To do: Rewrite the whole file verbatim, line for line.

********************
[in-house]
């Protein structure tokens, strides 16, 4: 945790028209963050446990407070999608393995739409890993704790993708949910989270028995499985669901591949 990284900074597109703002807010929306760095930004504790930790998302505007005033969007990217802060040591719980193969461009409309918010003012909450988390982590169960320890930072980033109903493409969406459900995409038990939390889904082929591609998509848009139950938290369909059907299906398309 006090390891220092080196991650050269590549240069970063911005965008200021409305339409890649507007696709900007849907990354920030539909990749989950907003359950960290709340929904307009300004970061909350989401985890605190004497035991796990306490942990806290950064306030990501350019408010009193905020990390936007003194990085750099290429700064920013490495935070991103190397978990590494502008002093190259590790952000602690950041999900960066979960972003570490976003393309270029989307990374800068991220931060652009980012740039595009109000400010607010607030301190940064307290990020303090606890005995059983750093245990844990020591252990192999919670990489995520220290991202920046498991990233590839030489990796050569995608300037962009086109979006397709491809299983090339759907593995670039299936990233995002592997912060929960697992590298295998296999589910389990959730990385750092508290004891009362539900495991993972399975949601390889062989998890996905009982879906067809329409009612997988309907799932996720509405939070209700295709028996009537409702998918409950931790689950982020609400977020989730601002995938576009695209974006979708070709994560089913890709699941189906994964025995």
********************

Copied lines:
[in-house]
């Protein structure tokens, strides 16, 4: 945790028209963050446990407070999608393995739409890993704790993708949910989270028995499985669901591949 990284900074597109703002807010929306760095930004504790930790998302505007005033969007990217802060040591719980193969461009409309918010003012909450988390982590169960320890930072980033109903493409969406459900995409038990939390889904082929591609998509848009139950938290369909059907299906398309 006090390891220092080196991650050269590549240069970063911005965008200021409305339409890649507007696709900007849907990354920030539909990749989950907003359950960290709340929904307009300004970061909350989401985890605190004497035991796990306490942990806290950064306030990501350019408010009193905020990390936007003194990085750099290429700064920013490495935070991103190397978990590494502008002093190259590790952000602690950041999900960066979960972003570490976003393309270029989307990374800068991220931060652009980012740039595009109000400010607010607030301190940064307290990020303090606890005995059983750093245990844990020591252990192999919670990489995520220290991202920046498991990233590839030489990796050569995608300037962009086109979006397709491809299983090339759907593995670039299936990233995002592997912060929960697992590298295998296999589910389990959730990385750092508290004891009362539900495991993972399975949601390889062989998890996905009982879906067809329409009612997988309907799932996720509405939070209700295709028996009537409702998918409950931790689950982020609400977020989730601002995938576009695209974006979708070709994560089913890709699941189906994964025995």